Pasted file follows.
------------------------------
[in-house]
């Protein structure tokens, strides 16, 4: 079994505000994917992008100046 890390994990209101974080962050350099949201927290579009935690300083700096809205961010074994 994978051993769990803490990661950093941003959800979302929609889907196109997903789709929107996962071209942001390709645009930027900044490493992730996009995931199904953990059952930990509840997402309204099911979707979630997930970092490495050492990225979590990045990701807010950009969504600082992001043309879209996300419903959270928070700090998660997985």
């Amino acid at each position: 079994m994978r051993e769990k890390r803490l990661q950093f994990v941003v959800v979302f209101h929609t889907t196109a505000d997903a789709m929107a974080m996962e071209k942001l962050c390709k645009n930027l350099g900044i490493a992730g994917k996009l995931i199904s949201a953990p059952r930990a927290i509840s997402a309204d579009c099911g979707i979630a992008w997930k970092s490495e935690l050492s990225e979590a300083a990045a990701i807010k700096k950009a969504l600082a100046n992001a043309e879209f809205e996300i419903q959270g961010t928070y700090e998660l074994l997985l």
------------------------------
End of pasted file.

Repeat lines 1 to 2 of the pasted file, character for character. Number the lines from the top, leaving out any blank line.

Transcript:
[in-house]
């Protein structure tokens, strides 16, 4: 079994505000994917992008100046 890390994990209101974080962050350099949201927290579009935690300083700096809205961010074994 994978051993769990803490990661950093941003959800979302929609889907196109997903789709929107996962071209942001390709645009930027900044490493992730996009995931199904953990059952930990509840997402309204099911979707979630997930970092490495050492990225979590990045990701807010950009969504600082992001043309879209996300419903959270928070700090998660997985």